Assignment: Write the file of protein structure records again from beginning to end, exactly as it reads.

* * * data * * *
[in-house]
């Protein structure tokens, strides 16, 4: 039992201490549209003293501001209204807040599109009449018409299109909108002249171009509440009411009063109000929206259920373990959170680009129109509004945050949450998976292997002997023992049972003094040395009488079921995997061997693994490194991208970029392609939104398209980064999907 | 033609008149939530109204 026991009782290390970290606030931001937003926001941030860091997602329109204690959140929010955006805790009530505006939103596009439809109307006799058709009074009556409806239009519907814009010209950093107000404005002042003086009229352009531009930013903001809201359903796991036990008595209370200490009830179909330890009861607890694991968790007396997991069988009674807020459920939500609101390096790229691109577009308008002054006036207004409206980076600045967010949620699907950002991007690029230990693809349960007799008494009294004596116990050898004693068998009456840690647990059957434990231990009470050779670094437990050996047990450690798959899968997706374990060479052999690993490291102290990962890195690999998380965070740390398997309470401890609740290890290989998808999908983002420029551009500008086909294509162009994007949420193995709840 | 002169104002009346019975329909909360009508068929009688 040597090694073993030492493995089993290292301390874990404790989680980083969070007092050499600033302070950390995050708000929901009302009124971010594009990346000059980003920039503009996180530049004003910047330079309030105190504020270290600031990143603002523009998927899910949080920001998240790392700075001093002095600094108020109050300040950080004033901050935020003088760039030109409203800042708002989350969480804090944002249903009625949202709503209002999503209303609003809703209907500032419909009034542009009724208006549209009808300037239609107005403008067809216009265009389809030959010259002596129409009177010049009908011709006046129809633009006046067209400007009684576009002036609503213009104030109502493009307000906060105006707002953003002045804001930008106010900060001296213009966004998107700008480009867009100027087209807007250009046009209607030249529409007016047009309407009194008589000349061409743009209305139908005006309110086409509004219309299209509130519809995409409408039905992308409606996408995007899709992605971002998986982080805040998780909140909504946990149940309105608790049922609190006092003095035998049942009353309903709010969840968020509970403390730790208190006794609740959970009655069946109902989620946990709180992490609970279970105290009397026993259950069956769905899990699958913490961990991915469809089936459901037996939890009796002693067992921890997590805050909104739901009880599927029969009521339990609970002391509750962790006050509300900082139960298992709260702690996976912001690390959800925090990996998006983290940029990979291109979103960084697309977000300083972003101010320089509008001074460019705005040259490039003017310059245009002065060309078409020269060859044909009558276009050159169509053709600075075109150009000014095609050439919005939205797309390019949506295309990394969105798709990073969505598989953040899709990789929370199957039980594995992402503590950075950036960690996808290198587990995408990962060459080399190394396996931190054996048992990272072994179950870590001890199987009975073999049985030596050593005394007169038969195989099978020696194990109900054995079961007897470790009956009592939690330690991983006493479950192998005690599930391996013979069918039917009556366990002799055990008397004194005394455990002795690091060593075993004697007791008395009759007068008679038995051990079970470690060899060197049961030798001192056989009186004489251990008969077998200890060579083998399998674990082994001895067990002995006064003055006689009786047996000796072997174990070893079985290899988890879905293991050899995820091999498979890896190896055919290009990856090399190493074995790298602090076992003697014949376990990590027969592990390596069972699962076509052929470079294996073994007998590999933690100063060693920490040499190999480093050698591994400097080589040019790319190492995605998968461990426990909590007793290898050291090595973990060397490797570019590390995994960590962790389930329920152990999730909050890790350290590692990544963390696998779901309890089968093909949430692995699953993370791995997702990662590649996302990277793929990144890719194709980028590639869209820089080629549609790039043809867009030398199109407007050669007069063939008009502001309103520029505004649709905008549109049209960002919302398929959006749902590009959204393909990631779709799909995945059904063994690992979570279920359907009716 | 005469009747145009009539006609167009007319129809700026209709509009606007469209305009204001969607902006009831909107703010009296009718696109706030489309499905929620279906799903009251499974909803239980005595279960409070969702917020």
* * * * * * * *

[in-house]
């Protein structure tokens, strides 16, 4: 039992201490549209003293501001209204807040599109009449018409299109909108002249171009509440009411009063109000929206259920373990959170680009129109509004945050949450998976292997002997023992049972003094040395009488079921995997061997693994490194991208970029392609939104398209980064999907 | 033609008149939530109204 026991009782290390970290606030931001937003926001941030860091997602329109204690959140929010955006805790009530505006939103596009439809109307006799058709009074009556409806239009519907814009010209950093107000404005002042003086009229352009531009930013903001809201359903796991036990008595209370200490009830179909330890009861607890694991968790007396997991069988009674807020459920939500609101390096790229691109577009308008002054006036207004409206980076600045967010949620699907950002991007690029230990693809349960007799008494009294004596116990050898004693068998009456840690647990059957434990231990009470050779670094437990050996047990450690798959899968997706374990060479052999690993490291102290990962890195690999998380965070740390398997309470401890609740290890290989998808999908983002420029551009500008086909294509162009994007949420193995709840 | 002169104002009346019975329909909360009508068929009688 040597090694073993030492493995089993290292301390874990404790989680980083969070007092050499600033302070950390995050708000929901009302009124971010594009990346000059980003920039503009996180530049004003910047330079309030105190504020270290600031990143603002523009998927899910949080920001998240790392700075001093002095600094108020109050300040950080004033901050935020003088760039030109409203800042708002989350969480804090944002249903009625949202709503209002999503209303609003809703209907500032419909009034542009009724208006549209009808300037239609107005403008067809216009265009389809030959010259002596129409009177010049009908011709006046129809633009006046067209400007009684576009002036609503213009104030109502493009307000906060105006707002953003002045804001930008106010900060001296213009966004998107700008480009867009100027087209807007250009046009209607030249529409007016047009309407009194008589000349061409743009209305139908005006309110086409509004219309299209509130519809995409409408039905992308409606996408995007899709992605971002998986982080805040998780909140909504946990149940309105608790049922609190006092003095035998049942009353309903709010969840968020509970403390730790208190006794609740959970009655069946109902989620946990709180992490609970279970105290009397026993259950069956769905899990699958913490961990991915469809089936459901037996939890009796002693067992921890997590805050909104739901009880599927029969009521339990609970002391509750962790006050509300900082139960298992709260702690996976912001690390959800925090990996998006983290940029990979291109979103960084697309977000300083972003101010320089509008001074460019705005040259490039003017310059245009002065060309078409020269060859044909009558276009050159169509053709600075075109150009000014095609050439919005939205797309390019949506295309990394969105798709990073969505598989953040899709990789929370199957039980594995992402503590950075950036960690996808290198587990995408990962060459080399190394396996931190054996048992990272072994179950870590001890199987009975073999049985030596050593005394007169038969195989099978020696194990109900054995079961007897470790009956009592939690330690991983006493479950192998005690599930391996013979069918039917009556366990002799055990008397004194005394455990002795690091060593075993004697007791008395009759007068008679038995051990079970470690060899060197049961030798001192056989009186004489251990008969077998200890060579083998399998674990082994001895067990002995006064003055006689009786047996000796072997174990070893079985290899988890879905293991050899995820091999498979890896190896055919290009990856090399190493074995790298602090076992003697014949376990990590027969592990390596069972699962076509052929470079294996073994007998590999933690100063060693920490040499190999480093050698591994400097080589040019790319190492995605998968461990426990909590007793290898050291090595973990060397490797570019590390995994960590962790389930329920152990999730909050890790350290590692990544963390696998779901309890089968093909949430692995699953993370791995997702990662590649996302990277793929990144890719194709980028590639869209820089080629549609790039043809867009030398199109407007050669007069063939008009502001309103520029505004649709905008549109049209960002919302398929959006749902590009959204393909990631779709799909995945059904063994690992979570279920359907009716 | 005469009747145009009539006609167009007319129809700026209709509009606007469209305009204001969607902006009831909107703010009296009718696109706030489309499905929620279906799903009251499974909803239980005595279960409070969702917020």